European central bankers argue that it’s oversight of Facebook’s cryptocurrency

FRANKFURT (Reuters) – Three European and central bankers claim to be the supervision about Facebook’s planned virtual currency, in order to ensure that it does not pose a risk to the financial system, or it can be used for money laundering purposes.

The small toy figures are to be seen in the representations of the virtual currency in the front end of the Scale, the logo in this illustration picture the 21 of June, 2019 at the latest. REUTERS/dado Ruvic/Illustration

Facebook attracted a global interest this week when it announced plans to create a cryptocurrency, called Libra, which is part of an effort to expand into digital payments.

Facebook said the weighing Scales would have to be backed up by real-world assets, including bank deposits and short-term government securities to make it more stable, and therefore not very practical for making payments and money transfers over to other cryptocurrencies, such as bitcoin.

With the potential to reach billions of users on the internet, and with the support of the payment giants such as Visa, Facebook is hoping the balance will not be the only power in the transactions, but to provide for people without bank accounts access to financial services for the first time.

However, the central bankers of great Britain, France, and Germany, it said on Facebook to expect scrutiny.

“It has to be safe, or it’s not going to happen,” Bank of England Governor Mark Carney told the BBC in an interview broadcast on Friday.

“We, the Fed, the major global central banks, and supervisory authorities would have direct regulatory oversight),” he said, referring to the united states Federal Reserve.

Global central banks have so far largely refrained from regulating the digital currency, after it failed last year to reach an agreement on how to do it, and they were too small and the risk to the financial system.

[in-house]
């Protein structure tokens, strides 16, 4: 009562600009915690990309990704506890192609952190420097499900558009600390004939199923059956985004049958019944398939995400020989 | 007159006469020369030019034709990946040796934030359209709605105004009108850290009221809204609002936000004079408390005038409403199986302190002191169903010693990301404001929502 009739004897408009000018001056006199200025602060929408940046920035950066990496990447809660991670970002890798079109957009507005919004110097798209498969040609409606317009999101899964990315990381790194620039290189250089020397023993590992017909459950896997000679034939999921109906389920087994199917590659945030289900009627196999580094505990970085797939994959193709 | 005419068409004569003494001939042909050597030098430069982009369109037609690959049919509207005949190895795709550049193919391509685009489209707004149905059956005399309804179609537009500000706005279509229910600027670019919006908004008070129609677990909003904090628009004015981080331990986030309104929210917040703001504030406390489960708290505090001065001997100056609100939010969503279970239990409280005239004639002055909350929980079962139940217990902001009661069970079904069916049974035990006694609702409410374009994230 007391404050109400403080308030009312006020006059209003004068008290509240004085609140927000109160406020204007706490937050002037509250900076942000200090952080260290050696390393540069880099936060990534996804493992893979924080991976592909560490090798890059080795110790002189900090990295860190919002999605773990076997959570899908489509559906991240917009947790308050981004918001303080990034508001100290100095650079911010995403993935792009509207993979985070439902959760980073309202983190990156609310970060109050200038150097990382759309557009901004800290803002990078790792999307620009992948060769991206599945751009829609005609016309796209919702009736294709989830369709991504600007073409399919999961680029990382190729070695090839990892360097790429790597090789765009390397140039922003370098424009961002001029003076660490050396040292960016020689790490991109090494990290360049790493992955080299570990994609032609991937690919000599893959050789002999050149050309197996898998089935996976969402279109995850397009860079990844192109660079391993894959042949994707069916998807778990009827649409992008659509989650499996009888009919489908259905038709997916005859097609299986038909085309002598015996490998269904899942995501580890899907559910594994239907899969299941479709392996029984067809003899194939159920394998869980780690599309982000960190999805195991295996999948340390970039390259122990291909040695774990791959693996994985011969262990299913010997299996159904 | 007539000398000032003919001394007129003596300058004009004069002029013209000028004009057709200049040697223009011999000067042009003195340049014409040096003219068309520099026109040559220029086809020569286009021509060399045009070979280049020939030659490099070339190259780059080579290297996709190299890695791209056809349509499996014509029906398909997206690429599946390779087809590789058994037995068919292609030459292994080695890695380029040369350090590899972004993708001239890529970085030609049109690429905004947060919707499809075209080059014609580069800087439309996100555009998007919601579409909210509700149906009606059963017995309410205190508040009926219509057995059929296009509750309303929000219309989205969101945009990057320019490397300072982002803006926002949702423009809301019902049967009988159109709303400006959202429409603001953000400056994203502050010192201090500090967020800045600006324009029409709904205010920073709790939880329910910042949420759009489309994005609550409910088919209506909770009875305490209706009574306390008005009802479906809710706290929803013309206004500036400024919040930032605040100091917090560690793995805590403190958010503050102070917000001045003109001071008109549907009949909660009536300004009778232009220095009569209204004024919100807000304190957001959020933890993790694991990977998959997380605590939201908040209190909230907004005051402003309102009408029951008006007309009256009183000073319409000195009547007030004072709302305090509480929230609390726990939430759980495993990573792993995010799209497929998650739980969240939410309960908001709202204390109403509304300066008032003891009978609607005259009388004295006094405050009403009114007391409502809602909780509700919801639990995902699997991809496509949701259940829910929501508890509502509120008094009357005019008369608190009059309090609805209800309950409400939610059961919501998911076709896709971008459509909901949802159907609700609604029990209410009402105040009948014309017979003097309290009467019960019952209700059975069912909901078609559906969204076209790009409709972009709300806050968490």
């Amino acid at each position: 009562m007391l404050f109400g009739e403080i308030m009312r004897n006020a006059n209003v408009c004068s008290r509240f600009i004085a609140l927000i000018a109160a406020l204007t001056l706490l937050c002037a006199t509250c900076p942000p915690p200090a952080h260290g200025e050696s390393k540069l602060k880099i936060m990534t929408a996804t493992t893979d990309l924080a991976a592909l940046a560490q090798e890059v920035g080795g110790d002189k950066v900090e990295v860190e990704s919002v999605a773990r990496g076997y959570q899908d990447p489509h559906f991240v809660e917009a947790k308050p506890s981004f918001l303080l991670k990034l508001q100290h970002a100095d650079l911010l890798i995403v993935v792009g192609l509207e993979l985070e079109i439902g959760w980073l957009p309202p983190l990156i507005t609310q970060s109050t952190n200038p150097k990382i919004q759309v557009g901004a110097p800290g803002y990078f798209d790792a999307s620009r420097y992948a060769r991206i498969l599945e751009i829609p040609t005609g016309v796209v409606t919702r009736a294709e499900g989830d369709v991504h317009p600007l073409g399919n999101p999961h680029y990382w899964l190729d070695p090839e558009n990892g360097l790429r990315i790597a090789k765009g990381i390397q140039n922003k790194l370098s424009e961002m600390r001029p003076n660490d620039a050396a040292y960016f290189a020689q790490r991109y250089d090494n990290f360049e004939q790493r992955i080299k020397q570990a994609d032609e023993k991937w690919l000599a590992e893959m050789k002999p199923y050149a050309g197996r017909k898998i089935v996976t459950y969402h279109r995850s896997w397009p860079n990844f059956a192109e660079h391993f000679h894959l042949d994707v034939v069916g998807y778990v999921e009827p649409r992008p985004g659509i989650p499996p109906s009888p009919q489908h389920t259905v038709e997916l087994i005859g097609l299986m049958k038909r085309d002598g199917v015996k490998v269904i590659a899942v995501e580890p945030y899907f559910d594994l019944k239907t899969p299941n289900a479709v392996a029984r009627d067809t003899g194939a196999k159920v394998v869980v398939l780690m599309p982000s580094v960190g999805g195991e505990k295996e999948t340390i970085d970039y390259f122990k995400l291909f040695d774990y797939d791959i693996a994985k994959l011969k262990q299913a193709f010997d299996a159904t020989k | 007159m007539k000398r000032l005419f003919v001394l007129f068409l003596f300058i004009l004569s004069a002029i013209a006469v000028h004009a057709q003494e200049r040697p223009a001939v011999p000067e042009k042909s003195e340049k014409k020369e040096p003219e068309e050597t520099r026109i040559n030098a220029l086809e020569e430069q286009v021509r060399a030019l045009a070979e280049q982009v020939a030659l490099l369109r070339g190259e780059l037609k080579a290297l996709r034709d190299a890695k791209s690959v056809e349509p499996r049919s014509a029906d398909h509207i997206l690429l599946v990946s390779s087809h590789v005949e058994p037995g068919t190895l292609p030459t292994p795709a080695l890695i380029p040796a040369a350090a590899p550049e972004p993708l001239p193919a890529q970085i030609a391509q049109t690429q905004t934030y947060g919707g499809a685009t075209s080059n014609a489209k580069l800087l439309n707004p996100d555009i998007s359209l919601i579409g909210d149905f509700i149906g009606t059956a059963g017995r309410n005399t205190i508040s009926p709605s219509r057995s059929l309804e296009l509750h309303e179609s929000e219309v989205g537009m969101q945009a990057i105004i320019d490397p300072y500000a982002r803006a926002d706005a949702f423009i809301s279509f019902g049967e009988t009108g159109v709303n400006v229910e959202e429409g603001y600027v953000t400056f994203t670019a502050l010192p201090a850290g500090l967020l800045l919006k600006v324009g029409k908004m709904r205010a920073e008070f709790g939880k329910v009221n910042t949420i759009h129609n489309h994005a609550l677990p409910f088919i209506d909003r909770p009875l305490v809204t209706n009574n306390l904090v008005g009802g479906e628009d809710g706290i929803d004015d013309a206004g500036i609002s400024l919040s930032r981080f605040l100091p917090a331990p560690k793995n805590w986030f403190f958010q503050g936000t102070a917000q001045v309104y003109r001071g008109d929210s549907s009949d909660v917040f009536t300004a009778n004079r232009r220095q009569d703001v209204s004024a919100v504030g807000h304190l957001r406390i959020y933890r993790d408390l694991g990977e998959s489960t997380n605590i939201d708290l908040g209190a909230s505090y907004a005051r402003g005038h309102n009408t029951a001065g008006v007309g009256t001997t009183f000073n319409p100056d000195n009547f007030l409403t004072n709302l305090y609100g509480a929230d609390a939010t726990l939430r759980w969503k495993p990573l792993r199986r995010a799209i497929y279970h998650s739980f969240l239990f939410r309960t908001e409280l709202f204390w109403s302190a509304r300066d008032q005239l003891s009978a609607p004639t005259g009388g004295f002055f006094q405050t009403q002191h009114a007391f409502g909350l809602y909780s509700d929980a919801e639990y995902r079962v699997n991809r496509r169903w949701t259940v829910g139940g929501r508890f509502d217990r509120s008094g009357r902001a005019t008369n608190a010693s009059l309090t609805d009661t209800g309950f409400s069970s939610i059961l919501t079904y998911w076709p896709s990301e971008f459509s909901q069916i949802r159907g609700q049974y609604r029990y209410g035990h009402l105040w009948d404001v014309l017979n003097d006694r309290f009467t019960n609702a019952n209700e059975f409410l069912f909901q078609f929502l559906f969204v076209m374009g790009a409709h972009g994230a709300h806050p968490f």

With other global regulators, has been monitoring the growth of cryptocurrencies. The Financial Action Task Force, a Paris-based global anti-money laundering watchdog, is expected to announce the rules for the use of digital currencies for illicit purposes.

However, the Scale of the announcement of the issue on their radar, with the focus now shifting from bitcoin to the so-called stablecoins, such as Facebook, the Scales of which are supported by real-world assets.

France said on Friday they would have a task force on the matter, as part of its presidency of the Group of Seven club of the world’s seven largest economies. It will be co-chaired by the European Central Bank board member Benoit Coeure.

“It will be in the next few months to examine the anti-money laundering requirements, and consumer protection and operational resilience, and in all matters relating to the conduct of monetary policy transmission,” she said of the French central bank’s governor, Also, in the Galhau.

His German counterpart Jens Weidmann, warned that the stablecoins are likely to undermine the banks, as they were a very popular alternative to bank deposits in the major currencies.

“They are undermining the take up of fixed-term deposits of banks and their business models,” Weidmann said on Friday. “It would be to disrupt the transaction, banking, and financial markets and intermediation.”

One of the issues that need to be considered by the G7, the task force has held, or where and how the local currency is at the heart of the bishops would be saved, according to a letter seen by Reuters.

This is a crucial point for stablecoins. The chain’s highest-profile of stablecoin, with coins valued at approximately $3.6 billion in the face of questions about whether it owns enough u.s. dollars to get the pennies into circulation. The company has said it has enough reserves.

Facebook has been grappling with the public backlash following a series of scandals, ranging from privacy-infringements to the accusations that it is restricting the freedom of speech and expression.

Reporting by Francesco Canepa; additional reporting by Tom Wilson; editing by John Stonestreet

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